Ms. Sherman asserted that the fact remains that “so long as Putin continues his war, so long as Russian forces continue to bombard Ukrainian cities and block aid convoys, so long as besieged civilians are unable to get to safety, this humanitarian crisis will only get worse – in Ukraine, for the Russian people, and around the world.” Sherman said the Russian government is blaming U.S., allies, and partner sanctions for increasing food costs around the world.

“But the facts – the facts – colleagues, are clear: Sanctions aren’t preventing grain from leaving Ukraine’s ports; Putin’s war is.

And Russia’s own food and agricultural exports are not under sanction by the US or by our allies and partners. The responsibility for waging war on Ukraine – and for the war’s effects on global food security – falls solely on President Putin."

India stressed the urgent need to address the humanitarian needs of the affected population and noted the decision by the EU countries who have agreed to permit-free transit of humanitarian carriers to Ukraine.

India’s aid to Ukraine

In view of the dire humanitarian situation unfolding in Ukraine, Mr. Tirumurti said India has already sent over 90 tonnes of humanitarian supplies to Ukraine and its neighbours. These supplies include medicines and other essential relief materials for refugees.

“We are providing more humanitarian assistance in the coming days, especially through the supply of essential medicines,” he said, expressing hope that the international community will continue to respond positively to the humanitarian needs of the people of Ukraine, including by extending generous support to the Secretary General's flash appeal and the Regional Refugee Response Plan on Ukraine.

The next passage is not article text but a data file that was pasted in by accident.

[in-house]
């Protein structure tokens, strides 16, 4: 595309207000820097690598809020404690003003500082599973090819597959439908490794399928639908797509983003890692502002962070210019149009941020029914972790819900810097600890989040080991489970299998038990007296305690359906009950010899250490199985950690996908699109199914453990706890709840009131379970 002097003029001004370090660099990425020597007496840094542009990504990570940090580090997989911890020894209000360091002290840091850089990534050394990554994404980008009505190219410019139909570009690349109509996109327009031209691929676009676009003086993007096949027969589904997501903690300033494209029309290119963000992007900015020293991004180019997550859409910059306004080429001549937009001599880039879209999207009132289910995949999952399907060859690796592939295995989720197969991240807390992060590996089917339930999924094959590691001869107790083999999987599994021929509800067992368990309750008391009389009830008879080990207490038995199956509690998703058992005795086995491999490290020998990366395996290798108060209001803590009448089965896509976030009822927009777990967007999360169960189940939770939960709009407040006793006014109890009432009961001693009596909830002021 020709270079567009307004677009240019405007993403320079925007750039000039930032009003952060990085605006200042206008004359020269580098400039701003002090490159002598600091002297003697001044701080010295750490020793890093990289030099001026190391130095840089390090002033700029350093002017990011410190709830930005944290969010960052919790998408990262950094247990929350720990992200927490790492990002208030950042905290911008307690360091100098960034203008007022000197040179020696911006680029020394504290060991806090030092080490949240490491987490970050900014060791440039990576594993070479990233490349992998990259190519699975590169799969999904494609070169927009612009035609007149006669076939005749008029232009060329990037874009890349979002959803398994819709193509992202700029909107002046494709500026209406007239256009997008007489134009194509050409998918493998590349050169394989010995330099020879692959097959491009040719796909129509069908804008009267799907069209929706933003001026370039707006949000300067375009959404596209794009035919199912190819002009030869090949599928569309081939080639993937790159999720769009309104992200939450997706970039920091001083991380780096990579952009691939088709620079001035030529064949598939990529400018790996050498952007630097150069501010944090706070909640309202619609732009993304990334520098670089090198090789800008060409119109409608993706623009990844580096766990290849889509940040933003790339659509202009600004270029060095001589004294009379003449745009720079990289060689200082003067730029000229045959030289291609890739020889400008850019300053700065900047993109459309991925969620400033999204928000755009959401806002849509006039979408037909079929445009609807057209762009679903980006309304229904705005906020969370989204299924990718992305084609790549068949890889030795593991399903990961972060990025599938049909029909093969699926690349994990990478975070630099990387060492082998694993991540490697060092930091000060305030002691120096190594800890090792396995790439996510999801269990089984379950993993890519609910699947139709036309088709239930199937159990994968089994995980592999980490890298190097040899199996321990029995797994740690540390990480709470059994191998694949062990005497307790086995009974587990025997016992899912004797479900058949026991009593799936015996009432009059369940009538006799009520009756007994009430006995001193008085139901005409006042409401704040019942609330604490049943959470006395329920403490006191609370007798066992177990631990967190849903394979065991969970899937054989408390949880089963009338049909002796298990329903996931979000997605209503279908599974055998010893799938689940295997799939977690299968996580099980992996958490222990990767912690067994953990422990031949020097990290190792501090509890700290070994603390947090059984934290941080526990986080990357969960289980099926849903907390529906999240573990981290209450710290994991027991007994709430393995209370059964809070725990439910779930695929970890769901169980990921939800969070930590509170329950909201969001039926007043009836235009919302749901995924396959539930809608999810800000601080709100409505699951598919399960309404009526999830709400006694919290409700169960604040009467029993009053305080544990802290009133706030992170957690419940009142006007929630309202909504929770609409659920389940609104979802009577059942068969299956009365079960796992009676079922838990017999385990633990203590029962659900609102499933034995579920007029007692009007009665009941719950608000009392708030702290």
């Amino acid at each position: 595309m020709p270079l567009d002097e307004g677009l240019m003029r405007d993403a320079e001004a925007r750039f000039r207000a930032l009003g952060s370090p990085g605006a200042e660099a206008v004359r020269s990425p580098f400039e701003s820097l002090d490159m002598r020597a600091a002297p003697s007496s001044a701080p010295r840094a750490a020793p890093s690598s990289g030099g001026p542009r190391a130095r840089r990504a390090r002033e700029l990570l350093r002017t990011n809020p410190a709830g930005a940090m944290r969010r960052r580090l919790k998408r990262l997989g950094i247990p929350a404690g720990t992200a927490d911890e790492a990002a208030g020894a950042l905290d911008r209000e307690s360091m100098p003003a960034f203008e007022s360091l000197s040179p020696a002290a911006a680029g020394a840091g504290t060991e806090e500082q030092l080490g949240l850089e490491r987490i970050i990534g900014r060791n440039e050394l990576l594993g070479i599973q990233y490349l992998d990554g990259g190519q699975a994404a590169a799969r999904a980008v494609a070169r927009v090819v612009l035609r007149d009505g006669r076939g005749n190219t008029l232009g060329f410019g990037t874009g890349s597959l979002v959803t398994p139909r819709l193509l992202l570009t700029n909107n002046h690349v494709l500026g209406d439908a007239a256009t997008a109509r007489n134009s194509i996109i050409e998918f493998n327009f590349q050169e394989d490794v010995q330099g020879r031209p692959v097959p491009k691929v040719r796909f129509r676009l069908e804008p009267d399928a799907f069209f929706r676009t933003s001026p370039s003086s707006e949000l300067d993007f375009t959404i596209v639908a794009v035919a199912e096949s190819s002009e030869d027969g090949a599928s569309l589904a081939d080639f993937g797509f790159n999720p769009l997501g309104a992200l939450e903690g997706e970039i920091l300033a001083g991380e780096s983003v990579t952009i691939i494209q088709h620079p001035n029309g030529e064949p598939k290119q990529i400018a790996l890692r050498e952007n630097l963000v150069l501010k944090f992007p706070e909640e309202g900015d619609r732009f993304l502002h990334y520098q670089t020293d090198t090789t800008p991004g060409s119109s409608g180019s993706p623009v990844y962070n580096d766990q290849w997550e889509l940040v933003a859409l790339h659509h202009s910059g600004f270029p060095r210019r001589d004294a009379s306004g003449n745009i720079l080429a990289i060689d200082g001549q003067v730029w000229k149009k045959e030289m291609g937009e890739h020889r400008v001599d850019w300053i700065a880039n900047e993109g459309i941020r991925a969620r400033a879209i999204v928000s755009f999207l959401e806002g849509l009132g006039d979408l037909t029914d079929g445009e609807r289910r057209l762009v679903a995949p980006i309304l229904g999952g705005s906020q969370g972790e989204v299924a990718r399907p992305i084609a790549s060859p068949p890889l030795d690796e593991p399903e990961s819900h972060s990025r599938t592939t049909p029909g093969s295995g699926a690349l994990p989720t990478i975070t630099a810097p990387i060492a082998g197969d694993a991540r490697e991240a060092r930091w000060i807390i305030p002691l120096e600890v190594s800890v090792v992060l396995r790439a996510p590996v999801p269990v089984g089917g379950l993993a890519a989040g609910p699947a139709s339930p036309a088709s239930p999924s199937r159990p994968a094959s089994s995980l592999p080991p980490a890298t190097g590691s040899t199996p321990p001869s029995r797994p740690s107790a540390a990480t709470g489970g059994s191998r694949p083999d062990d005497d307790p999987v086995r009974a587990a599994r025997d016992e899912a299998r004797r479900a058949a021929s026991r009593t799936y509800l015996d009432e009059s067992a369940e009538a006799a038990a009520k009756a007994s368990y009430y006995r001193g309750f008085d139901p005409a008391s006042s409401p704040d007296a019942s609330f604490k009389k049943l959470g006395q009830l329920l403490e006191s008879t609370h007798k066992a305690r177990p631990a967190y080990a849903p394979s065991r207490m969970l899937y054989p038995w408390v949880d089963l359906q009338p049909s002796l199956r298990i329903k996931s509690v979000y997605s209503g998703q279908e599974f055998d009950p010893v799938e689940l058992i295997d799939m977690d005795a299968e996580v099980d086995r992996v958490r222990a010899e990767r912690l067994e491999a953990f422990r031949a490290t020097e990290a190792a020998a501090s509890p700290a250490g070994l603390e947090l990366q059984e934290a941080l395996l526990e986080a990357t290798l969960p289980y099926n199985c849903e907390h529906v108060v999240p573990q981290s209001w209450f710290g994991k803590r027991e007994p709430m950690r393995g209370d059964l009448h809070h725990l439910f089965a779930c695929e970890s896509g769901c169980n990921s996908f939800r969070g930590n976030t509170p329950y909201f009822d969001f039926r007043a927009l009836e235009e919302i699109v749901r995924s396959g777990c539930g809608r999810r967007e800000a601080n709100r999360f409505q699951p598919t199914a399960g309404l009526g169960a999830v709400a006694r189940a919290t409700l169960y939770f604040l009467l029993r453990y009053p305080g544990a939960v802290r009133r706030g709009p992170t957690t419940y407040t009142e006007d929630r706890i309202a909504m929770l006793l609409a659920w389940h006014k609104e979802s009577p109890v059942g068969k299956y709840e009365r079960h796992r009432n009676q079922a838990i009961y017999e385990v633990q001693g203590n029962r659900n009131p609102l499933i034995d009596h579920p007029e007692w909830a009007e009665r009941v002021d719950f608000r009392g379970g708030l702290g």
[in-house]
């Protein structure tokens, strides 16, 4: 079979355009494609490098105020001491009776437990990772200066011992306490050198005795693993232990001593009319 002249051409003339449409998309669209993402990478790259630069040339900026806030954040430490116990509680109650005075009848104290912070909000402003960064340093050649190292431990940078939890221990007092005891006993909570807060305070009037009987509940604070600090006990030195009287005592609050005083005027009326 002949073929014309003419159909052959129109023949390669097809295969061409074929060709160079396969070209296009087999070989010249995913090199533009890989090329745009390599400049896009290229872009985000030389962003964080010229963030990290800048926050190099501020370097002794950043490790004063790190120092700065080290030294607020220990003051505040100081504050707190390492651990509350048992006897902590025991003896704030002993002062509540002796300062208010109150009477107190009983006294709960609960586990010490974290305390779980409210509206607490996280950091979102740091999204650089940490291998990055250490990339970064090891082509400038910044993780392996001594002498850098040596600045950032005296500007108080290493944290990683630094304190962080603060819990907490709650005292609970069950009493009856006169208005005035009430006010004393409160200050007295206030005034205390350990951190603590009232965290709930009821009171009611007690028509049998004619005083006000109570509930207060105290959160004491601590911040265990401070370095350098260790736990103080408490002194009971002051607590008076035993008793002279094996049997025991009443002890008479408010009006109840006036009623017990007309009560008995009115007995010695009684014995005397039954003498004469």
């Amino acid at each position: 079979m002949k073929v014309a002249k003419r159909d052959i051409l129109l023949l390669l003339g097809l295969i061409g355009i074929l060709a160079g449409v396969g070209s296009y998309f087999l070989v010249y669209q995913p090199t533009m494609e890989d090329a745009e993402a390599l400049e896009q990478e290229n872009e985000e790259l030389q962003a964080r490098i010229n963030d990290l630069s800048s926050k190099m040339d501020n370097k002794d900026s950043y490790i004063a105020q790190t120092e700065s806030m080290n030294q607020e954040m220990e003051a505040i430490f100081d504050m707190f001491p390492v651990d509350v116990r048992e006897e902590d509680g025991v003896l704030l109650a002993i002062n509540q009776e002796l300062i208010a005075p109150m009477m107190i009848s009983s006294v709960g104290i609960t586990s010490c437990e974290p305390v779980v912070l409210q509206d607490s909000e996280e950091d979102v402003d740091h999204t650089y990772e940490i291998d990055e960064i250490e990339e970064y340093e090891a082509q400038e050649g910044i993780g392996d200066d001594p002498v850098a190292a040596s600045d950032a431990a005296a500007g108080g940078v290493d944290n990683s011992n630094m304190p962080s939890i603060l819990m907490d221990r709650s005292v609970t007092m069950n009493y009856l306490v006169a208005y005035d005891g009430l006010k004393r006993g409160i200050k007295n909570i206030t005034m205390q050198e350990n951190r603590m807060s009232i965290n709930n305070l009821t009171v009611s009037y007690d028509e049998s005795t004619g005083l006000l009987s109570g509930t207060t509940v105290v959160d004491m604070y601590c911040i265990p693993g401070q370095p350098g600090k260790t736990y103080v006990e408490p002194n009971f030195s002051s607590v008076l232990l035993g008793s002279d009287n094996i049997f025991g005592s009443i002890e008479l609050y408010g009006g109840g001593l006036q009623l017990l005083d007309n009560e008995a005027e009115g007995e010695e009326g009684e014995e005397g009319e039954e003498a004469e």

He underscored that it is important that humanitarian action is always guided by the principles of humanitarian assistance, which is humanity neutrality, impartiality, and independence, embedded as they are at the heart of UN Guiding Principles of Humanitarian Assistance. “These measures should not be politicised,” he said.

India reiterated its call for an immediate cessation of hostilities across Ukraine, with Mr. Tirumurti noting that Prime Minister Narendra Modi has on several occasions reiterated this and emphasised that there is no other option but the part of dialogue and diplomacy.

“We continue to emphasize that the global order is anchored in international law, the UN Charter and respect for the territorial integrity and sovereignty of states.” World Food Programme Executive Director David Beasley told the Council it’s hard to believe that before the Ukraine crisis that things could get any worse around the world. "We were already because of fuel prices, food prices, shipping costs beginning to cut rations for millions of children and families around the world in countries like Yemen, where we had just cut 8 million people down to 50 per cent rations and now, we’re looking at going to zero rations. Niger, Mali and Chad I can go on and on.

“So now we’re talking about a catastrophe on top of a catastrophe because of Ukraine, from the breadbasket of the world to breadlines. We would have never dreamed of anything like this would be possible and its not just decimating dynamically Ukraine and the region, but it will have global context impact beyond anything we’ve seen since World War II.” “If we end the conflict, address the needs we can avoid famine, destabilization of nations and mass migration but if we don’t the world will pay a mighty price and the last thing we want to be doing as the World Food Programme is taking food from hungry children to give to starving children. Please let’s make certain that we can reach them all,” Mr. Beasley said.